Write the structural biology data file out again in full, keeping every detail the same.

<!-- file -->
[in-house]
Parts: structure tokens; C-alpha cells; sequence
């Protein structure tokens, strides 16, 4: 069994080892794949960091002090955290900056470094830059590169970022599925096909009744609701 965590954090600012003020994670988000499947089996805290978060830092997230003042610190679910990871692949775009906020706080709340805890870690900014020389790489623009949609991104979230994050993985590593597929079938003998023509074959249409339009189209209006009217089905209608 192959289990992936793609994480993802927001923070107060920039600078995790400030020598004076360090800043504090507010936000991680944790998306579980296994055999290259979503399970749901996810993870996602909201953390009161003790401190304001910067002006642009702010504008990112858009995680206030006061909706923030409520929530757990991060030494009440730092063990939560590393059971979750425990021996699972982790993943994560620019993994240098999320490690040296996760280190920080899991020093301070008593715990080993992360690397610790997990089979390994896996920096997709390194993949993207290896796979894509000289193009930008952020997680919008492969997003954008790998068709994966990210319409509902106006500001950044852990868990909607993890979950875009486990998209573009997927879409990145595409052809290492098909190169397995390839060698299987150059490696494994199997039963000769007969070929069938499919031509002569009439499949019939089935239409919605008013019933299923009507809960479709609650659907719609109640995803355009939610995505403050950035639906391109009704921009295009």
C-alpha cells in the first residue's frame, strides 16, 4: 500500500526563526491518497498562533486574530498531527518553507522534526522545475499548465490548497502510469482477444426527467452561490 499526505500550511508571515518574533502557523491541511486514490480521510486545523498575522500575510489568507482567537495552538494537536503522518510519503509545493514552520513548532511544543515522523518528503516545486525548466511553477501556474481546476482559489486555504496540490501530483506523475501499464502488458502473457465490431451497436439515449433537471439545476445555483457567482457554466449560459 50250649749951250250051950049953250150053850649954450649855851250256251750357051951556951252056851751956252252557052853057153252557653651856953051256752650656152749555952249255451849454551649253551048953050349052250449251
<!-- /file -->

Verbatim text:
[in-house]
Parts: structure tokens; C-alpha cells; sequence
């Protein structure tokens, strides 16, 4: 069994080892794949960091002090955290900056470094830059590169970022599925096909009744609701 965590954090600012003020994670988000499947089996805290978060830092997230003042610190679910990871692949775009906020706080709340805890870690900014020389790489623009949609991104979230994050993985590593597929079938003998023509074959249409339009189209209006009217089905209608 192959289990992936793609994480993802927001923070107060920039600078995790400030020598004076360090800043504090507010936000991680944790998306579980296994055999290259979503399970749901996810993870996602909201953390009161003790401190304001910067002006642009702010504008990112858009995680206030006061909706923030409520929530757990991060030494009440730092063990939560590393059971979750425990021996699972982790993943994560620019993994240098999320490690040296996760280190920080899991020093301070008593715990080993992360690397610790997990089979390994896996920096997709390194993949993207290896796979894509000289193009930008952020997680919008492969997003954008790998068709994966990210319409509902106006500001950044852990868990909607993890979950875009486990998209573009997927879409990145595409052809290492098909190169397995390839060698299987150059490696494994199997039963000769007969070929069938499919031509002569009439499949019939089935239409919605008013019933299923009507809960479709609650659907719609109640995803355009939610995505403050950035639906391109009704921009295009």
C-alpha cells in the first residue's frame, strides 16, 4: 500500500526563526491518497498562533486574530498531527518553507522534526522545475499548465490548497502510469482477444426527467452561490 499526505500550511508571515518574533502557523491541511486514490480521510486545523498575522500575510489568507482567537495552538494537536503522518510519503509545493514552520513548532511544543515522523518528503516545486525548466511553477501556474481546476482559489486555504496540490501530483506523475501499464502488458502473457465490431451497436439515449433537471439545476445555483457567482457554466449560459 50250649749951250250051950049953250150053850649954450649855851250256251750357051951556951252056851751956252252557052853057153252557653651856953051256752650656152749555952249255451849454551649253551048953050349052250449251